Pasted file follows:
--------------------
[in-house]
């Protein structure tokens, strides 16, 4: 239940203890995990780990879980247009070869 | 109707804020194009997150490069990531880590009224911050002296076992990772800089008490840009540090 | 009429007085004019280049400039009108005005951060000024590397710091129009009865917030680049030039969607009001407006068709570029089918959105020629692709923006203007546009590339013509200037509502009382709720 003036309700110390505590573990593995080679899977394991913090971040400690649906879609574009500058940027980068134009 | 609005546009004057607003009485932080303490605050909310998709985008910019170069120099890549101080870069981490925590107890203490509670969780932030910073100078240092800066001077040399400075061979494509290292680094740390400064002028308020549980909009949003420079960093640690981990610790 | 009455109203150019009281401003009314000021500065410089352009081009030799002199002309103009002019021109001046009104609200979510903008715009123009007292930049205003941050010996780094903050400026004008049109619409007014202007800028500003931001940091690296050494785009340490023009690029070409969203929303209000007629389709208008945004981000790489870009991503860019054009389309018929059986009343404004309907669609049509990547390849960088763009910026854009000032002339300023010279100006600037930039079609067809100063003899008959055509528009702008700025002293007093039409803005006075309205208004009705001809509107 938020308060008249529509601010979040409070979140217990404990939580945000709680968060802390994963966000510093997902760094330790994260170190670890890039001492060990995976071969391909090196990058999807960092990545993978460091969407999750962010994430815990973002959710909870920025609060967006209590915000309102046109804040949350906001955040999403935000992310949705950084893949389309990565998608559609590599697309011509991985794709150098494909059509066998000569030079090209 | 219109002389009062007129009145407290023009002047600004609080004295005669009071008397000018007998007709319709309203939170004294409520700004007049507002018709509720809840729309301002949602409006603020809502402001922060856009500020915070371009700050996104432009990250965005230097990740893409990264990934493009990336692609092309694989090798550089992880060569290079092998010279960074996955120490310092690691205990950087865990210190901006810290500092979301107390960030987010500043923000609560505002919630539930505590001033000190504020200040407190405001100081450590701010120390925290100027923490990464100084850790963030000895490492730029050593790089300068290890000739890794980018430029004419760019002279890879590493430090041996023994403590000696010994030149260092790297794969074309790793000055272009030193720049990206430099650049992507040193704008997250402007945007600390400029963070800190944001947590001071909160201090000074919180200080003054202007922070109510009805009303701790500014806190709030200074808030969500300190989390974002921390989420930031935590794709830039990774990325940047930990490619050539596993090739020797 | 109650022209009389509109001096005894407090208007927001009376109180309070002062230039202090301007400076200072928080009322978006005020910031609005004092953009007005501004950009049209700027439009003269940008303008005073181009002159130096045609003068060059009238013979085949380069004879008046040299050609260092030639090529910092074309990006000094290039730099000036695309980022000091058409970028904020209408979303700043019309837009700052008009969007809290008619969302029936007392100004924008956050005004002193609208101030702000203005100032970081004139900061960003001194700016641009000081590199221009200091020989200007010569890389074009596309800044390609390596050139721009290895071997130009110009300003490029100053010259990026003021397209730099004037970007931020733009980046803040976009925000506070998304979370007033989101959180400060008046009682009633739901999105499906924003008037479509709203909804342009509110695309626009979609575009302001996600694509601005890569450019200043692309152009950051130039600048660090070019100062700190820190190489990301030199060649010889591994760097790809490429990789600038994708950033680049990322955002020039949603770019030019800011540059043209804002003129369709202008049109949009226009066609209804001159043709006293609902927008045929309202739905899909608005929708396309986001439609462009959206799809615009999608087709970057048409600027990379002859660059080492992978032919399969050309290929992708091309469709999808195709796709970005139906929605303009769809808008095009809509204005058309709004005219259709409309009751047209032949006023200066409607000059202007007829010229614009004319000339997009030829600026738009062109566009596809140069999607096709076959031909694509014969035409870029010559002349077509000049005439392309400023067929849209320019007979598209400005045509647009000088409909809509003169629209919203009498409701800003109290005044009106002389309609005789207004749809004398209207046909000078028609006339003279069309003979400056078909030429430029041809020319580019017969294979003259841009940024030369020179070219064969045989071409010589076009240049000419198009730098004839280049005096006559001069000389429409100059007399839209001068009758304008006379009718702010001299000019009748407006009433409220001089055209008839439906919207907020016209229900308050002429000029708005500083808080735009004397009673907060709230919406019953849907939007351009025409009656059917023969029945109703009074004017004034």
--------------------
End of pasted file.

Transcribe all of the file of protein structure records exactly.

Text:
[in-house]
């Protein structure tokens, strides 16, 4: 239940203890995990780990879980247009070869 | 109707804020194009997150490069990531880590009224911050002296076992990772800089008490840009540090 | 009429007085004019280049400039009108005005951060000024590397710091129009009865917030680049030039969607009001407006068709570029089918959105020629692709923006203007546009590339013509200037509502009382709720 003036309700110390505590573990593995080679899977394991913090971040400690649906879609574009500058940027980068134009 | 609005546009004057607003009485932080303490605050909310998709985008910019170069120099890549101080870069981490925590107890203490509670969780932030910073100078240092800066001077040399400075061979494509290292680094740390400064002028308020549980909009949003420079960093640690981990610790 | 009455109203150019009281401003009314000021500065410089352009081009030799002199002309103009002019021109001046009104609200979510903008715009123009007292930049205003941050010996780094903050400026004008049109619409007014202007800028500003931001940091690296050494785009340490023009690029070409969203929303209000007629389709208008945004981000790489870009991503860019054009389309018929059986009343404004309907669609049509990547390849960088763009910026854009000032002339300023010279100006600037930039079609067809100063003899008959055509528009702008700025002293007093039409803005006075309205208004009705001809509107 938020308060008249529509601010979040409070979140217990404990939580945000709680968060802390994963966000510093997902760094330790994260170190670890890039001492060990995976071969391909090196990058999807960092990545993978460091969407999750962010994430815990973002959710909870920025609060967006209590915000309102046109804040949350906001955040999403935000992310949705950084893949389309990565998608559609590599697309011509991985794709150098494909059509066998000569030079090209 | 219109002389009062007129009145407290023009002047600004609080004295005669009071008397000018007998007709319709309203939170004294409520700004007049507002018709509720809840729309301002949602409006603020809502402001922060856009500020915070371009700050996104432009990250965005230097990740893409990264990934493009990336692609092309694989090798550089992880060569290079092998010279960074996955120490310092690691205990950087865990210190901006810290500092979301107390960030987010500043923000609560505002919630539930505590001033000190504020200040407190405001100081450590701010120390925290100027923490990464100084850790963030000895490492730029050593790089300068290890000739890794980018430029004419760019002279890879590493430090041996023994403590000696010994030149260092790297794969074309790793000055272009030193720049990206430099650049992507040193704008997250402007945007600390400029963070800190944001947590001071909160201090000074919180200080003054202007922070109510009805009303701790500014806190709030200074808030969500300190989390974002921390989420930031935590794709830039990774990325940047930990490619050539596993090739020797 | 109650022209009389509109001096005894407090208007927001009376109180309070002062230039202090301007400076200072928080009322978006005020910031609005004092953009007005501004950009049209700027439009003269940008303008005073181009002159130096045609003068060059009238013979085949380069004879008046040299050609260092030639090529910092074309990006000094290039730099000036695309980022000091058409970028904020209408979303700043019309837009700052008009969007809290008619969302029936007392100004924008956050005004002193609208101030702000203005100032970081004139900061960003001194700016641009000081590199221009200091020989200007010569890389074009596309800044390609390596050139721009290895071997130009110009300003490029100053010259990026003021397209730099004037970007931020733009980046803040976009925000506070998304979370007033989101959180400060008046009682009633739901999105499906924003008037479509709203909804342009509110695309626009979609575009302001996600694509601005890569450019200043692309152009950051130039600048660090070019100062700190820190190489990301030199060649010889591994760097790809490429990789600038994708950033680049990322955002020039949603770019030019800011540059043209804002003129369709202008049109949009226009066609209804001159043709006293609902927008045929309202739905899909608005929708396309986001439609462009959206799809615009999608087709970057048409600027990379002859660059080492992978032919399969050309290929992708091309469709999808195709796709970005139906929605303009769809808008095009809509204005058309709004005219259709409309009751047209032949006023200066409607000059202007007829010229614009004319000339997009030829600026738009062109566009596809140069999607096709076959031909694509014969035409870029010559002349077509000049005439392309400023067929849209320019007979598209400005045509647009000088409909809509003169629209919203009498409701800003109290005044009106002389309609005789207004749809004398209207046909000078028609006339003279069309003979400056078909030429430029041809020319580019017969294979003259841009940024030369020179070219064969045989071409010589076009240049000419198009730098004839280049005096006559001069000389429409100059007399839209001068009758304008006379009718702010001299000019009748407006009433409220001089055209008839439906919207907020016209229900308050002429000029708005500083808080735009004397009673907060709230919406019953849907939007351009025409009656059917023969029945109703009074004017004034």